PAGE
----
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Queen of the Hills. Again?
South India's premier hill-station Ooty: tea plantations, hills, Nilgiri Mountain Railway and homemade chocolate
Do you remember Mussoorie – the Queen of the Hill-stations? Or Darjeeling – the Queen of the Hill-stations? Welcome to Ooty – the Queen of the Hill-stations.
Every hill-station (towns found by English, high on mountain ridges to escape the heat of Indian low plains) seems to be the Queen of them all. But Mussoorie and Darjeeling at least (on that rare occasion of clear skies) had the views over Himalayas. Ooty is an ugly sprawling town. Sure, the road up there was amazing (36 of 180 degrees turns, as the bus climbed more than 1,5 km up), but the town looked rather like Queen’s toilet than Queen itself. But there were some nice views, and the walk around the town was not that bad after all. It’s atmosphere was OK, even though its looks were disappointing. And yes, it gets chilly here.
At last, we stayed in some in accommodation with bit of soul: an old English brewery turned into YWCA hostel. With Indian staff singing Christian corals at lunchtime and a sign informing us that “Jesus is the unseen guest at every meal and silent listener to every conversation”.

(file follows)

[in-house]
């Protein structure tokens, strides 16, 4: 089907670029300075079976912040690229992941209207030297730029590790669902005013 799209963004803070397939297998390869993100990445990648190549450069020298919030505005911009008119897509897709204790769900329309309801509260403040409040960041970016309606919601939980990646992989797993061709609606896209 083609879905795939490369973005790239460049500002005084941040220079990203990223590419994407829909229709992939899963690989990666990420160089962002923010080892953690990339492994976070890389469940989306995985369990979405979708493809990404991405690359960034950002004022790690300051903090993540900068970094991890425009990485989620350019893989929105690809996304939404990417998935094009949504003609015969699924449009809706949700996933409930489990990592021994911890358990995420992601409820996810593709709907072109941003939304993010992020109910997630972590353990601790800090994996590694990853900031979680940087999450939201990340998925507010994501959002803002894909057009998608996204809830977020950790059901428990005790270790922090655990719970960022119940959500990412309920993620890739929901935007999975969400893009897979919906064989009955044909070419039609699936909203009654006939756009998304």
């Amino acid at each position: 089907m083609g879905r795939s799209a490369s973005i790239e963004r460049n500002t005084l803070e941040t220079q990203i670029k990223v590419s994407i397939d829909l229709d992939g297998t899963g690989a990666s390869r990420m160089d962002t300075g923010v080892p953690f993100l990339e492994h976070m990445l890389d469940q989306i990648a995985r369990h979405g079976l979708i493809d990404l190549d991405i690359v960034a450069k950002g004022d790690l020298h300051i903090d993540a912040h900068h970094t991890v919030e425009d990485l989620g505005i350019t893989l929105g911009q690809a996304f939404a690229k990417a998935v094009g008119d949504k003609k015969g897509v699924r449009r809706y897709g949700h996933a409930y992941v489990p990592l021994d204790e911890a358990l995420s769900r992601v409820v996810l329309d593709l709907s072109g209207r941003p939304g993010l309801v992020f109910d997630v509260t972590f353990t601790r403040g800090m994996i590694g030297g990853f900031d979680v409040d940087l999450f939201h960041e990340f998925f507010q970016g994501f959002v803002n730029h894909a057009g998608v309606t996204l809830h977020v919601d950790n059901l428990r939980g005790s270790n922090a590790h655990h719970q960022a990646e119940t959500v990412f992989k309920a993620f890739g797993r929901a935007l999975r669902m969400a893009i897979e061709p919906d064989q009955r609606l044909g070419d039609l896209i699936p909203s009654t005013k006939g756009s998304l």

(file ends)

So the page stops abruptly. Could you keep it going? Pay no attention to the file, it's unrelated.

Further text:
Ooty itself might easily be skipped, but the hills around it are very nice, as we saw next day during a guided hike. Lack of any maps, information or useful hints forced us to opt for a guided hike and so we joined a group of 15 white faces on a walk, somewhere way out of town. It turned out to be beautiful and quite long hike, through pastures, eucalyptus forest (imported from Australia), tea plantations and local villages. Oh, those tea plantations! I could never get enough of their beauty! There was even some local festival in the village and it produced craziest photo photo madness I’ve seen. We had to take photo of every inhabitant of the village. Weirdly, the festival included animal sacrifice – a young goat got her head chopped off with machete. Whoops, it seems that the local don’t take Hindu’s vegetarianism too strictly. Well, maybe they didn’t eat the goat, maybe they just killed it. That would make sense!
Oh, and they also sell here locally produced chocolate. And actually it’s pretty good! You buy it by grams, all sorts of flavors and types. I got like 1 kg of it!
And next day we got a famous Ooty – Mettapaluyam toy train, which takes you down 1,5 km in sharp curves (that’s why the train is so small, normal train couldn’t take such sharp turns, and neither could it climb such steep mountain), through amazing scenery, pulled by a steam locomotive. This Nilgiri Mountain Railway is actually on UNESCO list. By the way, it was the slowest ride of my life. 42 kilometers in 3 hours and 45 minutes!!! That is mostly because of steepness of the railway. The locomotive actually uses funicular technology and that’s why it’s so slow. We were lucky to get the tickets, because taking this train was pretty much the only thing that Irene had on her must-do list in India :-)
Ooty train - check.
|MARCEL STRBAK | www.strbak.com | www.facebook.com/marcel.strbak|